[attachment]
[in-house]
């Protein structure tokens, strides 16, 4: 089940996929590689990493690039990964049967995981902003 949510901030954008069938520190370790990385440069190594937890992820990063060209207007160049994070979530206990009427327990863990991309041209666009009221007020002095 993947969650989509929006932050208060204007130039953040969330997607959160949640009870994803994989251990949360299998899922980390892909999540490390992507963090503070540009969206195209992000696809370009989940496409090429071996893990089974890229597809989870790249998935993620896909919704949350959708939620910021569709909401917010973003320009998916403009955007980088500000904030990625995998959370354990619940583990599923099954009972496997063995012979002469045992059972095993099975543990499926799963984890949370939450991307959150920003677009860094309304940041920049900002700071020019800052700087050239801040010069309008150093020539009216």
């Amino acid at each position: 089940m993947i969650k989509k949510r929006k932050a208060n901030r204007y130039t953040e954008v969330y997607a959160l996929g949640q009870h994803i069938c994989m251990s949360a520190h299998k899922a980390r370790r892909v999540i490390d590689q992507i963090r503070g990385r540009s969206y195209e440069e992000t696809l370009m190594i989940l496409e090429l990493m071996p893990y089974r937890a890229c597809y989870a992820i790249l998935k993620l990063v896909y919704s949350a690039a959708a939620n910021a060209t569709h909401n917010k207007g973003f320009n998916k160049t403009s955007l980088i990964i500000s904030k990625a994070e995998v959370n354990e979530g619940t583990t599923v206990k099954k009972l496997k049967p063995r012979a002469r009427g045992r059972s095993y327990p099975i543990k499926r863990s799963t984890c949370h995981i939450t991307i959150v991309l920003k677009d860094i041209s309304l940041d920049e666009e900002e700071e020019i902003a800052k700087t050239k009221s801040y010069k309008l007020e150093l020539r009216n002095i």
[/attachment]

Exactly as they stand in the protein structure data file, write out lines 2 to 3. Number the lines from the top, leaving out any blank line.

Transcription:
């Protein structure tokens, strides 16, 4: 089940996929590689990493690039990964049967995981902003 949510901030954008069938520190370790990385440069190594937890992820990063060209207007160049994070979530206990009427327990863990991309041209666009009221007020002095 993947969650989509929006932050208060204007130039953040969330997607959160949640009870994803994989251990949360299998899922980390892909999540490390992507963090503070540009969206195209992000696809370009989940496409090429071996893990089974890229597809989870790249998935993620896909919704949350959708939620910021569709909401917010973003320009998916403009955007980088500000904030990625995998959370354990619940583990599923099954009972496997063995012979002469045992059972095993099975543990499926799963984890949370939450991307959150920003677009860094309304940041920049900002700071020019800052700087050239801040010069309008150093020539009216």
């Amino acid at each position: 089940m993947i969650k989509k949510r929006k932050a208060n901030r204007y130039t953040e954008v969330y997607a959160l996929g949640q009870h994803i069938c994989m251990s949360a520190h299998k899922a980390r370790r892909v999540i490390d590689q992507i963090r503070g990385r540009s969206y195209e440069e992000t696809l370009m190594i989940l496409e090429l990493m071996p893990y089974r937890a890229c597809y989870a992820i790249l998935k993620l990063v896909y919704s949350a690039a959708a939620n910021a060209t569709h909401n917010k207007g973003f320009n998916k160049t403009s955007l980088i990964i500000s904030k990625a994070e995998v959370n354990e979530g619940t583990t599923v206990k099954k009972l496997k049967p063995r012979a002469r009427g045992r059972s095993y327990p099975i543990k499926r863990s799963t984890c949370h995981i939450t991307i959150v991309l920003k677009d860094i041209s309304l940041d920049e666009e900002e700071e020019i902003a800052k700087t050239k009221s801040y010069k309008l007020e150093l020539r009216n002095i």